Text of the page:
Look no further for creative ways to make the backyard a place your kids will love to spend time in. These ideas for sprucing up their play space will keep them active and entertained there which is key in San Diego where it’s possible to enjoy the outdoors almost every day of the year.
It took us a while to notice the mini skate ramp because it’s tough to miss the swing set suspended from massive tree branches. With the expansive grass and basketball court, what kid wouldn’t want to play here?
While this is an extreme implementation, look around your own yard for sturdy branches to hang swings from.
Need a play area? Have a paver patio but no grass? No problem. A play area can be created almost anywhere using a type of rubber playground tiles. They come in a variety of colors, can inter-lock and won’t break the bank (that is, unless you need a ton of them). Some are even made from recycled rubber tires.
If you have the space, creating a zipline for kids in the backyard is easy because of the wide range of kits available on the market. You can even purchase a glow-in-the-dark zipline seat for extra fun after dark. Have a big backyard? They make adult zipline kits, too.
These clever homeowners oriented chairs for prime socializing and viewing of the kids while they play on the nearby structure. Not to mention, the wide band of grass provides ample space to somersaults and toddling. A set up like this gives parents peace of mind and the kids freedom to explore on their own.
Forget drawing on the sidewalk, create a cool chalkboard wall. Not only does it break up the fencing, add a little privacy and provide a nice focal point… the kids will love it. Note that standard chalkboard paint won’t stand up to the elements. Most homeowners use something like a flat exterior latex enamel instead of paint. Do some research before you decide.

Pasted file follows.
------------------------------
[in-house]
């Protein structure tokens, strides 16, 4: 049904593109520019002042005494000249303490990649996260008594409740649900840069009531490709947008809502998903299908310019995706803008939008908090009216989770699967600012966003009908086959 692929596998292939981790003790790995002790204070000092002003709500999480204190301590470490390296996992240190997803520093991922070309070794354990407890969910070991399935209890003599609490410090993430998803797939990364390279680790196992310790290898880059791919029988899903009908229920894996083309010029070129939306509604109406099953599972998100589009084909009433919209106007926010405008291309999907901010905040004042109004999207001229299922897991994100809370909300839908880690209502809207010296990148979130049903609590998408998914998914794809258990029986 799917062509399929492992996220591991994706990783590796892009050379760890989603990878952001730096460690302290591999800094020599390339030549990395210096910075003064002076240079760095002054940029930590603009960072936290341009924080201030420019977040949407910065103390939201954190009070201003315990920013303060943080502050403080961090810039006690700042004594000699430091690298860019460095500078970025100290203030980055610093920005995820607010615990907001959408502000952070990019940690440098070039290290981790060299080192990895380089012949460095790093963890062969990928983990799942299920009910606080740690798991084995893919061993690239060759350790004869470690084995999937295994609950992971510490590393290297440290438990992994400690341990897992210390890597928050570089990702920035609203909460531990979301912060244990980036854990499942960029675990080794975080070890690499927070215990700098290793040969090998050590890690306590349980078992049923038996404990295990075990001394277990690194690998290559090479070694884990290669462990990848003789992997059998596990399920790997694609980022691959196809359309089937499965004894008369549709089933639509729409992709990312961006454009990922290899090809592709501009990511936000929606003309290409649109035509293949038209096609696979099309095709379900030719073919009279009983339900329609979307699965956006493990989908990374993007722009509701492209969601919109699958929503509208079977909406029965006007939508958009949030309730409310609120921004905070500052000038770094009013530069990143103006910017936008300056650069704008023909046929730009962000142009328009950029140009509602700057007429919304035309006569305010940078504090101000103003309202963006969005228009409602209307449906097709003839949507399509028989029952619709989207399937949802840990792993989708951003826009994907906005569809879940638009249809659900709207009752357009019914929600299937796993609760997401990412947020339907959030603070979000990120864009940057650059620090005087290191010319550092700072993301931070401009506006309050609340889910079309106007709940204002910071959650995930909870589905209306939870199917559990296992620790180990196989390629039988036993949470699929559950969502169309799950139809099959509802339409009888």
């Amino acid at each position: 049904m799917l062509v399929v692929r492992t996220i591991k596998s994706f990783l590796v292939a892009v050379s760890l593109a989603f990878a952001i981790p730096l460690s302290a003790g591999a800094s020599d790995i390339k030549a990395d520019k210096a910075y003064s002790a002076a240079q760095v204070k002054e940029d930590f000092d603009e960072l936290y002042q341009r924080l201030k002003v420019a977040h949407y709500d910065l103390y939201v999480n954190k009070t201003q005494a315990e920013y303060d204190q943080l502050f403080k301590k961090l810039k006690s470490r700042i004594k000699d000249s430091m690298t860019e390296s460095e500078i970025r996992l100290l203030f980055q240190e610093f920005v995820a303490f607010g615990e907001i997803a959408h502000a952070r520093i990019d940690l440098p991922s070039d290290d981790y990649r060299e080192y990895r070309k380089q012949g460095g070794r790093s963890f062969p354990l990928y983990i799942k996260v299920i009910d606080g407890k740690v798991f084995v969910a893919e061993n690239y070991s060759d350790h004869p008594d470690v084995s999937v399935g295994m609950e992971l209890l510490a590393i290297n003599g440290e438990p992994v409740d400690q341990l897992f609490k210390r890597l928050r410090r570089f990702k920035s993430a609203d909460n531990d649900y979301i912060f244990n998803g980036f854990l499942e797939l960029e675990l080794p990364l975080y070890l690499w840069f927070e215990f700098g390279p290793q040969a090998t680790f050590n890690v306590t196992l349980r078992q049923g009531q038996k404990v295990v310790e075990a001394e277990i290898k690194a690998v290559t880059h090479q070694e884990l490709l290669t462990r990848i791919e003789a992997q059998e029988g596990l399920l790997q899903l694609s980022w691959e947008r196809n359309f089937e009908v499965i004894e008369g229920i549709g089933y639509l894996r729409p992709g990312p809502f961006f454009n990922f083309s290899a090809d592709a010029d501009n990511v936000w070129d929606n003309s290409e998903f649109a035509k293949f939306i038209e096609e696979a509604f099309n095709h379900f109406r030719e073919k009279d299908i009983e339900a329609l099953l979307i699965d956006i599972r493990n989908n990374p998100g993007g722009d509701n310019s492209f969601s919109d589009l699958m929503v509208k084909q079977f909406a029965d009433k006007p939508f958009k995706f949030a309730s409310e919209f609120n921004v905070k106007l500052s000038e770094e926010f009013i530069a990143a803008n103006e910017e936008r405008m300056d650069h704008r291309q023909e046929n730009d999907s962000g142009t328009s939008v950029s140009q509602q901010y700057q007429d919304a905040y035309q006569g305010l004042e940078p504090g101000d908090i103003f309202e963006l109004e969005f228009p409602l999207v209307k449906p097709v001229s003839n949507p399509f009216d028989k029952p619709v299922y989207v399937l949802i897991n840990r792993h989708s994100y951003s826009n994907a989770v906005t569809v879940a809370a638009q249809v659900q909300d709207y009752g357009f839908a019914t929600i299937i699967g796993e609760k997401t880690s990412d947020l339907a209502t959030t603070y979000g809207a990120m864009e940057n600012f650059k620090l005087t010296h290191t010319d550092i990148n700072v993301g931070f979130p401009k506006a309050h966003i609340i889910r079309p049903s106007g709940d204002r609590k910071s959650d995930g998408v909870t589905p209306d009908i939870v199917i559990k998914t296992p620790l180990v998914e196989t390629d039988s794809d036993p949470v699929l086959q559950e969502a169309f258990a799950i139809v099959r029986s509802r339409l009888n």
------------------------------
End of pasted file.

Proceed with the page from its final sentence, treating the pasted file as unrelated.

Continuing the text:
Of course, there’s no need to recess it into the fence. Bolt it into a cinder block or brick wall or hang it like a picture frame on a wooden fence. The sky is the limit.
Have a small backyard? These homeowners went vertical with a minimalist swing set that can be removed once the kids are done with it. The swings are also high enough for littles and pets to play on the grassy area underneath. Plus, let’s face it, this is a cool-looking swing set.
A treehouse is the quintessential symbol of a kid-friendly backyard. Not only does it give kids a place to play with friends as well as boost fine and gross motor skills through climbing and imaginative play, experts suggest that treehouses teach kids a balanced approach to risk.
Modern society’s sensitivity to risk (and lack of mature trees in suburban communities) is perhaps why we don’t see many of them in backyards these days, but there are many professionals who specialize in treehouses that pay special attention to safety as well as maintaining the natural growing habit of the tree.
Experts suggest that kids play longer and stay more engaged in natural playscapes that resemble the great outdoors. A simple patch of sand bordered by loose, stable rock is one of the easiest ways to achieve this. Sawed-off tree stumps for kids to navigate, logs to use as balance beams and even simple sticks to draw in the dirt are very easy ways to keep the kids busy in the backyard.
This clever homeowner used leftover pallets to create a cool-looking kid-sized table. Take inventory of existing materials around the house and see what your imagination can develop. Even better, involve the kids in the project and they’ll appreciate it even more.
This spectacular tree house lights up in a kid-friendly manner during the holidays. It lives in the backyard of some pretty cool grandparents who wanted their kids to remember later in life how fun it was to play there. The installer avoids placing lights where kids may trip or rest their hands. Cords are hidden or staked. Cool fact: The green lights on the tube slide can be seen from inside, creating a psychedelic look all of the way down.
As you might imagine, the tree house is just as intricately-decorated on the inside as it appears on the outside.
If a splash pad sounds complicated, kits make it a reality though it’s best to have a professional install it. The water is usually absorbed back through the pad and recirculated–UV light sanitizers and chlorine kill bacteria.
Step 2 and Little Tykes make a variety of durable play tables that aren’t difficult to assemble and do come with umbrellas. This one sits on sand and happens to blend in seamlessly with the yard decor. The succulent planter detracts focus off the play equipment. Fill the compartments with water, shells, sand or whatever you like and be surprised by how long young kids will stay engaged with a sensory table like this.
Part playhouse, part sand box, this little area provides shelter from the sun while giving kids a fun area of their own to play in. The homeowner matched the color of their existing pergola to blend it in with the home’s design.